Just some experience I’ve encountered while working on a very small data set of 1703 training samples, and 1705 testing samples.
One way to combat overfitting is to use cross validation. While doing so, it’s important for you not to just look at the final validation score, but also observe the training process itself.
If we just look at the final CV result, we see an astounding
~92% accuracy. This should raise some alarms that shout “Overfitting!”. And this is an accurate observation, because when submitted to the Kaggle leader board, it got a measly
0.64, which was below the baseline! And more horribly, the difference between CV and LB score is
We can also observe the huge disparity between the training error and validation error. A training error of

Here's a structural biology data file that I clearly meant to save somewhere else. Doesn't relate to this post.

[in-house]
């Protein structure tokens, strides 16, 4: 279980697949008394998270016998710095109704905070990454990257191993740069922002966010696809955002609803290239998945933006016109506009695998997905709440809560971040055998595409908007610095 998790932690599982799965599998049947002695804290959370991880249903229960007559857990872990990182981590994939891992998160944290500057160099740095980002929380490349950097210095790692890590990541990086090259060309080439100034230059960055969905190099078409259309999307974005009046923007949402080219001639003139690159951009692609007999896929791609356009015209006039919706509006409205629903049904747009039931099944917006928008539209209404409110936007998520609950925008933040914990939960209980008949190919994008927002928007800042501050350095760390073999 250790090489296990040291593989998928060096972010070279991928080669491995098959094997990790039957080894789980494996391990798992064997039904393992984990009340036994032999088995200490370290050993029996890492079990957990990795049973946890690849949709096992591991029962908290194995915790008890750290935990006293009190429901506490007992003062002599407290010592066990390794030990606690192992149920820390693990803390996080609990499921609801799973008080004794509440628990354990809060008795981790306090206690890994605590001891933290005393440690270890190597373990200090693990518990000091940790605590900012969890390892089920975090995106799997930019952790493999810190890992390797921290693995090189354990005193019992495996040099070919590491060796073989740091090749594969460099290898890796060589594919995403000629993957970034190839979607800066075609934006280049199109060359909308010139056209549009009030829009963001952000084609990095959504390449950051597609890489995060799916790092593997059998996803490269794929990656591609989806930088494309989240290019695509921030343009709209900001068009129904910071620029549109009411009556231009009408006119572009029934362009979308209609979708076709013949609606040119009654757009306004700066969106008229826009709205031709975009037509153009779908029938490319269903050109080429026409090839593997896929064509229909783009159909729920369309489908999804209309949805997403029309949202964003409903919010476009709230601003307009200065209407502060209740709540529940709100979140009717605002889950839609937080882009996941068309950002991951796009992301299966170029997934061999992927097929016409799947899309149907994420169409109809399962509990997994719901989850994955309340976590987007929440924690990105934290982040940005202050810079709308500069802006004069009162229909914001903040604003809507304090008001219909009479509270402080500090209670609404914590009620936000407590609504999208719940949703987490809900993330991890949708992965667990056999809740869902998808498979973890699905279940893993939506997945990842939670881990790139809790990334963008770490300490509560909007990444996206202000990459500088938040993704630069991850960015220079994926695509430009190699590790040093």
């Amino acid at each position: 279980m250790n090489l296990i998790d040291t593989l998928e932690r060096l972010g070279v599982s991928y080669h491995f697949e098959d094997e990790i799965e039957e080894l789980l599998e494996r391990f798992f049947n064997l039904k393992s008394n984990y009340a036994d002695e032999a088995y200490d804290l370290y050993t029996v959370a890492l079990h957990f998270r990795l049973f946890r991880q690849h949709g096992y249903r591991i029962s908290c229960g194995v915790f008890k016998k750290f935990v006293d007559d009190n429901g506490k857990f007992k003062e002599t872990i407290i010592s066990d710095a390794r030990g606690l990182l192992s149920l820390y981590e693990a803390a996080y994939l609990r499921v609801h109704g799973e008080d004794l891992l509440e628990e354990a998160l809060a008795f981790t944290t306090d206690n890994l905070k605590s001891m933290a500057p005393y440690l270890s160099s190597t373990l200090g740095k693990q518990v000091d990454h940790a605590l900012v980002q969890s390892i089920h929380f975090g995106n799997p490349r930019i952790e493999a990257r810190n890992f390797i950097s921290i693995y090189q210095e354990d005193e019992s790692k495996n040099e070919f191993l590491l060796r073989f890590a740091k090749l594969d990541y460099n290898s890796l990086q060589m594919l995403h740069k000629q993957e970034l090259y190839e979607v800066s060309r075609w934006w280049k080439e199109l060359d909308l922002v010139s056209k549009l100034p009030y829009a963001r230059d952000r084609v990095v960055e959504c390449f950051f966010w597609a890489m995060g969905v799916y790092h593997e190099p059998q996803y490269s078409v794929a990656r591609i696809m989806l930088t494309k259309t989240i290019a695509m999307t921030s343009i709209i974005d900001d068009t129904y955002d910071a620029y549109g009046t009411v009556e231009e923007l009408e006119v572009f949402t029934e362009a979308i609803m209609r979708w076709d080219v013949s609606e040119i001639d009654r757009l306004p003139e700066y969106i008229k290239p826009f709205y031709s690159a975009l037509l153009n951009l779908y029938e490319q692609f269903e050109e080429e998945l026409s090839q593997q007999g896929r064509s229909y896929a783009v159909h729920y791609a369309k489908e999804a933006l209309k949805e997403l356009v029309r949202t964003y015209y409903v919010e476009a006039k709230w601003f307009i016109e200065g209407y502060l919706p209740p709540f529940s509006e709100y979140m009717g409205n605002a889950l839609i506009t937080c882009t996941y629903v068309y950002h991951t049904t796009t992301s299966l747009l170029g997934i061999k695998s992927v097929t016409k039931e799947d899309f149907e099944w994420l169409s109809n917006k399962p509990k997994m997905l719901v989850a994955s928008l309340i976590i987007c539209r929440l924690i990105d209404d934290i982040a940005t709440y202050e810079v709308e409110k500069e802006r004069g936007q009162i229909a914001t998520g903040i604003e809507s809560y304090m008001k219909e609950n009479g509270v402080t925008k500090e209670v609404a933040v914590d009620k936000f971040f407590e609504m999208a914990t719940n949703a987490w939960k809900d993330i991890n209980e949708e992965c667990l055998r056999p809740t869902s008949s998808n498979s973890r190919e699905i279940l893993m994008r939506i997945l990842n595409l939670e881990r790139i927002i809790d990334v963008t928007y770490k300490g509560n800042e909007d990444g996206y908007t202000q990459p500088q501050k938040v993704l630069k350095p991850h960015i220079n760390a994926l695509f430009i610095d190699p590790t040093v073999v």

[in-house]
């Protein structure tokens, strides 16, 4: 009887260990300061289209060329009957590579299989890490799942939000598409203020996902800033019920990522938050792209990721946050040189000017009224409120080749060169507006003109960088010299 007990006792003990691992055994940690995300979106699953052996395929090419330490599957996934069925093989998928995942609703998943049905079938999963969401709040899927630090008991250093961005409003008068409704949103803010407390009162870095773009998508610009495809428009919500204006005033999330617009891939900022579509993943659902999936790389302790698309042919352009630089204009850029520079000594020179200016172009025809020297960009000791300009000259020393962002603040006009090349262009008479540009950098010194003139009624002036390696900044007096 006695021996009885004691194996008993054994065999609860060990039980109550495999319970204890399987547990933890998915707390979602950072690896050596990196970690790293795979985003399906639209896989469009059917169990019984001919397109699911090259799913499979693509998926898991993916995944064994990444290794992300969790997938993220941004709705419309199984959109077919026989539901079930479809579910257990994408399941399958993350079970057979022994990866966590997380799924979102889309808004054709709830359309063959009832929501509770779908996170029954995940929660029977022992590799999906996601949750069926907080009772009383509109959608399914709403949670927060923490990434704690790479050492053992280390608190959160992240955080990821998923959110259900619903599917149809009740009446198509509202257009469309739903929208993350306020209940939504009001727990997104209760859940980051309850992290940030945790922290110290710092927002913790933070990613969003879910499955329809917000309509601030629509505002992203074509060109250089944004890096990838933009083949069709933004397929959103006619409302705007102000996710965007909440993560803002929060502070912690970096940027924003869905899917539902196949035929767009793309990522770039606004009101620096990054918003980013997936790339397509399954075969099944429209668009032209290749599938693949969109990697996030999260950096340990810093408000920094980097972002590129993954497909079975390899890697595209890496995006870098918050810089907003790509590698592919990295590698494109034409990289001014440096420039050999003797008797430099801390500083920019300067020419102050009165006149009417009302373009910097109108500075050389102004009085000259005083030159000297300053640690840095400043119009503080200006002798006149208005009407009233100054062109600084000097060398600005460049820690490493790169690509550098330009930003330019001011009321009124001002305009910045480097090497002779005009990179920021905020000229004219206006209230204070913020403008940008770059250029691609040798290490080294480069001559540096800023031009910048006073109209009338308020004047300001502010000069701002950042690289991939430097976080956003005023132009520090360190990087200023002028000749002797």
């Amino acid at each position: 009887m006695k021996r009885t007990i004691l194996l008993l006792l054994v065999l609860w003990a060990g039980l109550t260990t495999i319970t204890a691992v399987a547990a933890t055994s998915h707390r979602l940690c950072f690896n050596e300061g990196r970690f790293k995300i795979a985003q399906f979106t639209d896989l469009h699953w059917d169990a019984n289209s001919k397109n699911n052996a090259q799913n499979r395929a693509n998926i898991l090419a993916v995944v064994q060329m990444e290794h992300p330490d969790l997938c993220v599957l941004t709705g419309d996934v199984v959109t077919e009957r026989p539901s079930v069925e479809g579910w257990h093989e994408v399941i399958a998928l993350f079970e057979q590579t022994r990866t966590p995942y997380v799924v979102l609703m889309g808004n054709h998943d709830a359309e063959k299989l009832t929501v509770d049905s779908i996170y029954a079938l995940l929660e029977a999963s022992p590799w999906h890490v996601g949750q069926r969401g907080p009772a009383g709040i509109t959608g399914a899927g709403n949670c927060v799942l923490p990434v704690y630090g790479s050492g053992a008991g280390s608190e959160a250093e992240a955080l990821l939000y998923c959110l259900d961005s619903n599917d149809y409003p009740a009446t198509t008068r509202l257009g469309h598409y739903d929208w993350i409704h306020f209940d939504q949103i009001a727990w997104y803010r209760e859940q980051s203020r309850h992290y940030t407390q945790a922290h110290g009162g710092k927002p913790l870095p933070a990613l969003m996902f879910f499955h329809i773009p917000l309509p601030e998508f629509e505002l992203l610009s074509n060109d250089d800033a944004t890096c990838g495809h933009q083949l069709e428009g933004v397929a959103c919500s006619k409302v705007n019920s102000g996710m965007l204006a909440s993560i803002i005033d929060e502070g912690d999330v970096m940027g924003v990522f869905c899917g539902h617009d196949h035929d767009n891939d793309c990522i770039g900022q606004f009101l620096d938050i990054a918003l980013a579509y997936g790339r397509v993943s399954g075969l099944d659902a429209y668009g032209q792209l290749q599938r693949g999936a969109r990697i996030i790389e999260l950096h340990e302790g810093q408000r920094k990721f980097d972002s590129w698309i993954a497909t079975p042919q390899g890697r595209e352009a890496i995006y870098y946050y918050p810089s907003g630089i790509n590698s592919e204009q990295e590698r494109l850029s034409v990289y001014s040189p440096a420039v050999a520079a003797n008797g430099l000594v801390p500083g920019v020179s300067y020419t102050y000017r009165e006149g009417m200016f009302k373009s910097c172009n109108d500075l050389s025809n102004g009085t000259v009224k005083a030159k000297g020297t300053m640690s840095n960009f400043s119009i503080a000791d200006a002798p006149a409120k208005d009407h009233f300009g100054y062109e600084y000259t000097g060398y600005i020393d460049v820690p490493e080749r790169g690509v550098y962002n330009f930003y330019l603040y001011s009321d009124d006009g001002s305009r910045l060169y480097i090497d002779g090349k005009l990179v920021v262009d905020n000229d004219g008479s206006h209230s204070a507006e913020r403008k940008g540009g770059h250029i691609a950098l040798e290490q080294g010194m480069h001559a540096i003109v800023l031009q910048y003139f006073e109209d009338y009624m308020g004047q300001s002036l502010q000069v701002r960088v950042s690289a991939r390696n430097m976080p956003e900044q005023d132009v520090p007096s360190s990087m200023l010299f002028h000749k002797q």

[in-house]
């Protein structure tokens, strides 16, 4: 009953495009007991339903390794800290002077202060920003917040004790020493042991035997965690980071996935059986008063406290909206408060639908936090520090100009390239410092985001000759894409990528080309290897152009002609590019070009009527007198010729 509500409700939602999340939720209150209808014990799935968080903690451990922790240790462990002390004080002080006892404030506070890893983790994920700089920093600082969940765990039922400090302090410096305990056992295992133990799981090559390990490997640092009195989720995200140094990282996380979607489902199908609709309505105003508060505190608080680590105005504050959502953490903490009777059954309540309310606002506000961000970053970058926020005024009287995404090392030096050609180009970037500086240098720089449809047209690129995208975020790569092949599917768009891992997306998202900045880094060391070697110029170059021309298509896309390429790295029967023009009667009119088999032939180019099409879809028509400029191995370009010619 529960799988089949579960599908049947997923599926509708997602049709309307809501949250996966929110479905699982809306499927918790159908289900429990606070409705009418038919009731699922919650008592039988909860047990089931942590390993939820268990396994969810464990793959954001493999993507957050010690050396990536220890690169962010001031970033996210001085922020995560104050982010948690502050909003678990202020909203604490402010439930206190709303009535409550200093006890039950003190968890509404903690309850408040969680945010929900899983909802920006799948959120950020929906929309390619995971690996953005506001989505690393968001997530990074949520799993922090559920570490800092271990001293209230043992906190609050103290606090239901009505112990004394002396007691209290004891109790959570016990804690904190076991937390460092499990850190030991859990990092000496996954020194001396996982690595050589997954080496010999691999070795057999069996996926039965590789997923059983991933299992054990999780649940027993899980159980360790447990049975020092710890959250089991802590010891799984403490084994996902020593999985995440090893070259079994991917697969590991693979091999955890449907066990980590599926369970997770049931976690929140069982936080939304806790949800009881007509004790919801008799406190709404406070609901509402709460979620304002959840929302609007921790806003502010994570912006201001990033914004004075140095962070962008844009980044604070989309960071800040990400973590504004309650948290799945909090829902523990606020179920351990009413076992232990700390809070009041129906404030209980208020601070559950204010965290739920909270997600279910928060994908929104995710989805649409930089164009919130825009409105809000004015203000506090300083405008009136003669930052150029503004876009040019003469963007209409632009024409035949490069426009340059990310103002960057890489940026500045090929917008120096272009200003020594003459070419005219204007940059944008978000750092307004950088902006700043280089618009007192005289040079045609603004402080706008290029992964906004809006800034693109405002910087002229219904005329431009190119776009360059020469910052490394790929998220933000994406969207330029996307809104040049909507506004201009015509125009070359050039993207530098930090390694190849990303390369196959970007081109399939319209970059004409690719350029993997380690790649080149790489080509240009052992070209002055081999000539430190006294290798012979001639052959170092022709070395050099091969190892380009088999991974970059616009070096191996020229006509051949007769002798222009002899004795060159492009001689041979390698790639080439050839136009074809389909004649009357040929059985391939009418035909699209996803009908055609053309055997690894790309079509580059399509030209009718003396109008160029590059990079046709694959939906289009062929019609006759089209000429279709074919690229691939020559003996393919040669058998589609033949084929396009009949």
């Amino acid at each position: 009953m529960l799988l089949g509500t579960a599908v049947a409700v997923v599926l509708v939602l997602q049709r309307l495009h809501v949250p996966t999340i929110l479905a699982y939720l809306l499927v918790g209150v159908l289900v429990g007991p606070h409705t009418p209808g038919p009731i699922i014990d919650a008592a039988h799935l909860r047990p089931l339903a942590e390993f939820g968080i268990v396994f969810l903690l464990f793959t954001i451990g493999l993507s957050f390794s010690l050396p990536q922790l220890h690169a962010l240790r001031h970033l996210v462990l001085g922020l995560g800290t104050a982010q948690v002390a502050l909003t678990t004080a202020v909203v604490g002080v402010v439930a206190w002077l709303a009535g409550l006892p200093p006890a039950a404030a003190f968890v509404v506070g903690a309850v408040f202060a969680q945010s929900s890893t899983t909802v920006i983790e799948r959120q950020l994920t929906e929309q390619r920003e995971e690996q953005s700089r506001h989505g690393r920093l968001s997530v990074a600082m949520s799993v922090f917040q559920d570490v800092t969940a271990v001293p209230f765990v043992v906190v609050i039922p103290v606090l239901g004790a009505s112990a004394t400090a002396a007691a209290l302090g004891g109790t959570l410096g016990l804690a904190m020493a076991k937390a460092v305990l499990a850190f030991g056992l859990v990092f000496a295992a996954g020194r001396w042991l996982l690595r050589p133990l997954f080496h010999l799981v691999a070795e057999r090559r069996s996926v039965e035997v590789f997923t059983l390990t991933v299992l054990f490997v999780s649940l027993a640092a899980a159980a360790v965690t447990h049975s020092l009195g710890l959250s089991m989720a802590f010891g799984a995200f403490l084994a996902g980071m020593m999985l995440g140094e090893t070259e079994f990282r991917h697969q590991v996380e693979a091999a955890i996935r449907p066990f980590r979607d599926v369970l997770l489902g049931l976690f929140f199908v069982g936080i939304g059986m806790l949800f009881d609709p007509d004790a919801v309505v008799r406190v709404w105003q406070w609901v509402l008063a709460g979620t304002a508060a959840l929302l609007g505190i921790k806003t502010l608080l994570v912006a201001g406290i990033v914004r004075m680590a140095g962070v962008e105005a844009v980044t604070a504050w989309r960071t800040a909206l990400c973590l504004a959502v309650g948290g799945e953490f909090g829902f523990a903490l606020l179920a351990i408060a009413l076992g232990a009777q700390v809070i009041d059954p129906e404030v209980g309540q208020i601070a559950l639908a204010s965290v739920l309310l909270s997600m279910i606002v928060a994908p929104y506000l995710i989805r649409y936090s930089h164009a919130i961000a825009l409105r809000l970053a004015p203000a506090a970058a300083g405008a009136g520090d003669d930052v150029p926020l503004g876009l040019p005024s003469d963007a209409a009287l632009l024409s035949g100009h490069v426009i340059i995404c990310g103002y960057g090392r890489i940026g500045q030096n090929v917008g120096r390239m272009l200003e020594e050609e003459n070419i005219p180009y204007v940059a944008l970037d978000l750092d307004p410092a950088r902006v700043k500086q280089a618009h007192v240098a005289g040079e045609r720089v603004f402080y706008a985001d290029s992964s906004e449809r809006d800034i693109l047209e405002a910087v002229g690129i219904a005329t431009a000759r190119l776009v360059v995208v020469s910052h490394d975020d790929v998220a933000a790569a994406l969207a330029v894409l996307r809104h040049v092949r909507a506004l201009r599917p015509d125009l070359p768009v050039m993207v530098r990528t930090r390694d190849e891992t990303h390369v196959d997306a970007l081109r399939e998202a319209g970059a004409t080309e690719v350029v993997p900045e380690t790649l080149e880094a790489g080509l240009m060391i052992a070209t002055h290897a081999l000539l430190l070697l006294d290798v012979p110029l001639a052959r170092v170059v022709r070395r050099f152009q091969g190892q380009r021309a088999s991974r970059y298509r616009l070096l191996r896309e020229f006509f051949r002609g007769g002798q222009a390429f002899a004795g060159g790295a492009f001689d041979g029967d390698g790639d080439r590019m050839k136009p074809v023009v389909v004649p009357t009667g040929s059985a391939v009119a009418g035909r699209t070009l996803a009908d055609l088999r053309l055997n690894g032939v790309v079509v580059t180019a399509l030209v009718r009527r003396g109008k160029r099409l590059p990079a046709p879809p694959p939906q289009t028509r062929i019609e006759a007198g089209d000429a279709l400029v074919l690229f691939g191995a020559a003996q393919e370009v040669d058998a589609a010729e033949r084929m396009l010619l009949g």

0%? And validation error of
~8%? Something is really wrong.
Preventing overfitting in XGB
Since I’ve used XGBoost, there are several techniques available to combat overfitting, such as regularization, maximum depth of tree and bagging fractions. After applying all of those, I get a final CV score of
~74%, but if we observe the disparity between the training error and validation error, the difference is only
After uploading that to the leader board, I see my score rise up to
0.69. The difference between my CV score and the LB is drop drastically from
~3%! Classic example of overfitting.
Aside from feature engineering, a lot of effort should also go into ensuring your model is not too complex for very simple data.